As to the Officer you mention (who the King assures himself to be . . . .) he has taken further Time to resolve of his Answer: And as to our main Points of Peace and War, it will certainly depend upon the King of France his consenting to the First Propositions; Our King being engaged to oppose any Party that shall refuse them: Nor will the Time for that Consideration be much longer, since it will be impossible but the King must come to some Declaration of his Mind to the Parliament, when it meets. That which makes the Hopes of Peace yet less probable is, That the Duke grows every Day less inclined to it, and has created a greater Indifferency in the King, than I could have imagined: Which, being added to the French King's Resolutions not to part with Tournay, does, I confess, make me despair of any Accommodation. Nevertheless, I am assured, that One principal Cause of this Adjournment for Thirteen Days, has been, to see if any Expedient for the Peace could have been found in that Time: And the Effect of the Adjournment hath hitherto been, that nobody will now believe other, than that the Peace is already concluded betwixt us and France.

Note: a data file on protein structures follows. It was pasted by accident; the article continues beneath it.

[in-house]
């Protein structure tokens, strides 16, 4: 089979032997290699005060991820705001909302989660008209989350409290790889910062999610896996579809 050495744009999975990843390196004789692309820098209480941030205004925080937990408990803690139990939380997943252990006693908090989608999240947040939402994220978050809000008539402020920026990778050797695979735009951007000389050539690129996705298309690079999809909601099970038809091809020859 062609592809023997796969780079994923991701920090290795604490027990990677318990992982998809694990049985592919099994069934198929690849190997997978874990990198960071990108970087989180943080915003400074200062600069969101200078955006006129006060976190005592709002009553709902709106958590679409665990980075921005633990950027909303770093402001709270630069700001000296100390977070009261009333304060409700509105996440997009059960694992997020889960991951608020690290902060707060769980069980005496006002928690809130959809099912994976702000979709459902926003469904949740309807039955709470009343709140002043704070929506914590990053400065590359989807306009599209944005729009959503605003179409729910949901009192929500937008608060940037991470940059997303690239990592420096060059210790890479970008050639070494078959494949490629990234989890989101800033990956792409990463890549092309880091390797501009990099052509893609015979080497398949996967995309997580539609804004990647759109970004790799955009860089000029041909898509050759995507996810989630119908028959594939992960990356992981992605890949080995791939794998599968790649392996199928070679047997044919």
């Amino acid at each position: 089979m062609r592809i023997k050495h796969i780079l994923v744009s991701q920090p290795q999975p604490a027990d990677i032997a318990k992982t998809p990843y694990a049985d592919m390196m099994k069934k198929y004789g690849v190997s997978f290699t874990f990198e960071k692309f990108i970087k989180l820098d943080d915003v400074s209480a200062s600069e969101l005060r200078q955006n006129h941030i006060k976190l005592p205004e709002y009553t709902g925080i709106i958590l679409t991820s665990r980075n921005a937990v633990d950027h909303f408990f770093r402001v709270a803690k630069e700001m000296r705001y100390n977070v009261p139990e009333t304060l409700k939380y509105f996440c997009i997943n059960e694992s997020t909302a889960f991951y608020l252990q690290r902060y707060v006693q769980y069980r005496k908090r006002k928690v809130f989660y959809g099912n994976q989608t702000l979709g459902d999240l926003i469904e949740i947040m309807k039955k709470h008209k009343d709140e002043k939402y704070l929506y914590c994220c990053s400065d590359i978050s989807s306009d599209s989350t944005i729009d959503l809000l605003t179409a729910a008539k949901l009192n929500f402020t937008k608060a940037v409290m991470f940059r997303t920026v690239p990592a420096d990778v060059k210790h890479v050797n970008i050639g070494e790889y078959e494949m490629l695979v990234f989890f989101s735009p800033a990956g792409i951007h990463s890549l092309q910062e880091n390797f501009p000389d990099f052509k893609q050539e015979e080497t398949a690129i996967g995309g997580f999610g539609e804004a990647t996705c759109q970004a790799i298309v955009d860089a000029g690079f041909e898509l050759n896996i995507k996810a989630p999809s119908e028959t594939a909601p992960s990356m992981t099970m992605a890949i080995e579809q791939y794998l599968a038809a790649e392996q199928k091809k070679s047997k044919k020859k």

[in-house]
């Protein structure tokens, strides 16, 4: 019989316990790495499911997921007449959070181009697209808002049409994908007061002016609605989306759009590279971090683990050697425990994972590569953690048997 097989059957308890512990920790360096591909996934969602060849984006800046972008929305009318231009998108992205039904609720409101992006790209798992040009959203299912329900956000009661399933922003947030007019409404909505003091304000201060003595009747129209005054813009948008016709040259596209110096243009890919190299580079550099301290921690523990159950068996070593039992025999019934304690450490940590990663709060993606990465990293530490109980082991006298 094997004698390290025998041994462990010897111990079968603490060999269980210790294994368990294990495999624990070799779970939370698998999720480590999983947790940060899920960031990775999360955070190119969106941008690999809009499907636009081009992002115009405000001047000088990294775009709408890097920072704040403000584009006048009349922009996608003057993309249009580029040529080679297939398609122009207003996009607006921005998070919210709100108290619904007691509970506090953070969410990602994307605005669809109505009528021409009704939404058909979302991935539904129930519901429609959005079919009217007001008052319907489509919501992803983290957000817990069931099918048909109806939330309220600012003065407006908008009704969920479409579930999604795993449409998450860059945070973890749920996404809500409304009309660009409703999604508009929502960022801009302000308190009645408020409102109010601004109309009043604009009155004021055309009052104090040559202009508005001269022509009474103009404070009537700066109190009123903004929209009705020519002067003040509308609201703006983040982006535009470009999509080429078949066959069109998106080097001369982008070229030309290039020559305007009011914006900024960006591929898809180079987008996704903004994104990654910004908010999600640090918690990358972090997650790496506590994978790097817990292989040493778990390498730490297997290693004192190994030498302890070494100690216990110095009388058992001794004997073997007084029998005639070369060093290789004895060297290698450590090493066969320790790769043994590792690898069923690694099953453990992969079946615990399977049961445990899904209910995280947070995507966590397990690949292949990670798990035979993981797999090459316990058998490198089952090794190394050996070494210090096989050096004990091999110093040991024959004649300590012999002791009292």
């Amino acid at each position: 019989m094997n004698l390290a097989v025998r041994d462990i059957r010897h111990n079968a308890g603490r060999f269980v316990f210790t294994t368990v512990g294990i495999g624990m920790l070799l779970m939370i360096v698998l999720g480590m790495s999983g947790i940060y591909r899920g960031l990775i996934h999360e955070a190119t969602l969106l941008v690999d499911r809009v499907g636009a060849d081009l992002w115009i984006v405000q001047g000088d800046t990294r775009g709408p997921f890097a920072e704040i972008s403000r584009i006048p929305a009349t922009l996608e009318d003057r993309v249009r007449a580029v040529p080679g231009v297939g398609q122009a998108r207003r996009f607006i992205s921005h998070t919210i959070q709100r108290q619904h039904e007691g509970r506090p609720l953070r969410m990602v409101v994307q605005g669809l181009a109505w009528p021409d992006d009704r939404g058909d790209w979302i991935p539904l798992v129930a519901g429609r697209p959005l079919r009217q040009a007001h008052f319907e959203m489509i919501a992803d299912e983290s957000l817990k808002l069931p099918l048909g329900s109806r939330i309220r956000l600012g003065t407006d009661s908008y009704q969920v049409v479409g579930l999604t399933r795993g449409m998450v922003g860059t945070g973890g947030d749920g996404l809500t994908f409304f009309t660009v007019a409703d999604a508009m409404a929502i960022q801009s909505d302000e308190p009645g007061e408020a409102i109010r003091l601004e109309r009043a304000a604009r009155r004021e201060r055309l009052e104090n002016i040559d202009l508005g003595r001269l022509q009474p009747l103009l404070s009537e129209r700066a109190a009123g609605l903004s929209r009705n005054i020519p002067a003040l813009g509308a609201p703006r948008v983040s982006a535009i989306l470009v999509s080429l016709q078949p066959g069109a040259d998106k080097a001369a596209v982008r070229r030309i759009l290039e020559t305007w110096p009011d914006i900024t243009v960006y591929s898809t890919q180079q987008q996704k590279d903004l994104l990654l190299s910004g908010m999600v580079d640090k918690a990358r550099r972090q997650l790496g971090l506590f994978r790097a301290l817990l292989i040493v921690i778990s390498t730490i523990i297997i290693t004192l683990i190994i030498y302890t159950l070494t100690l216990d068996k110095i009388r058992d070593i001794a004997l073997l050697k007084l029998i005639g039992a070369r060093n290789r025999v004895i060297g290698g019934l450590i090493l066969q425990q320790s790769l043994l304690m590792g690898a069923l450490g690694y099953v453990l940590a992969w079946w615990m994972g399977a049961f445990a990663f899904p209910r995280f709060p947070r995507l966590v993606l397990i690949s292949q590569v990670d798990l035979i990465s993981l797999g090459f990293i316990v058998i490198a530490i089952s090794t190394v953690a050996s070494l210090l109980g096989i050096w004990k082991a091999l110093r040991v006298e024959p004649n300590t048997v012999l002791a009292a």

SINCE my writing to you by Mr. Brisbon, the Resolutions have been altered as to the sending you Instructions as yet for the proposing any thing to the French King. The Particulars which will be consented to on the Part of the Confederates, and of which This is a Copy, will be communicated to you by Mr. Secretary Coventry: But you will have no other Direction from him about them, but only thereby to be enabled to find the Pulse of that King, or his Ministers at least, against the Time that you shall receive Orders to make the Proposals to him. That you may know from whence the Nicety of this Affair proceeds, it is necessary to inform you, that, for fear of its being ill resented by the Parliament here, the King will not make any Proposal at all of Peace, unless he shall be pressed to it by the Confederates: And, although, by Mr. Godolphin, he is sufficiently informed, that they desire the Peace upon the Terms sent you by the Secretary; yet, not having received that Desire formally, the Council will not advise his Majesty to let his Ambassador propose That which he is not formally impowered to make good: And so, by staying for that formal Power, which, by Letter, his Majesty is sufficiently authorized to propose, the Time will be lost of effecting the Peace, if at all it can be had. To supply this Defect therefore, and to prevent the King's sending again into Holland before he knows the Mind of France, I am commanded by his Majesty to let you know, That you are to make the Propositions inclosed to the King of France; and to tell him, that the King will undertake for the seeing them made good on the Part of Spain and Holland, in case they shall be accepted by him. And, in your Answer, you must write the same thing to the Secretary, by way only of having felt the King's Pulse, which you must do to the King, as a full Answer from the King of France, and such a one as his Majesty may depend upon, whatever That shall be. For the more dexterous Management of this Matter, the King is advised to shew these Propositions to Mons. Barillon; but not to give him a Copy: So that, by the Strength of Memory, it is expected he shall write to his Master: And by that Means only are we to hope for an Answer to a Matter of this vast Importance: And consequently, you may imagine, what a Satisfaction we are like to reap from it when it comes. I doubt not, but by your Conduct it will be brought to a speedy Issue, which is of as great Importance as the Thing itself; there being no Condition worse for his Majesty than his standing unresolved betwixt Peace and War.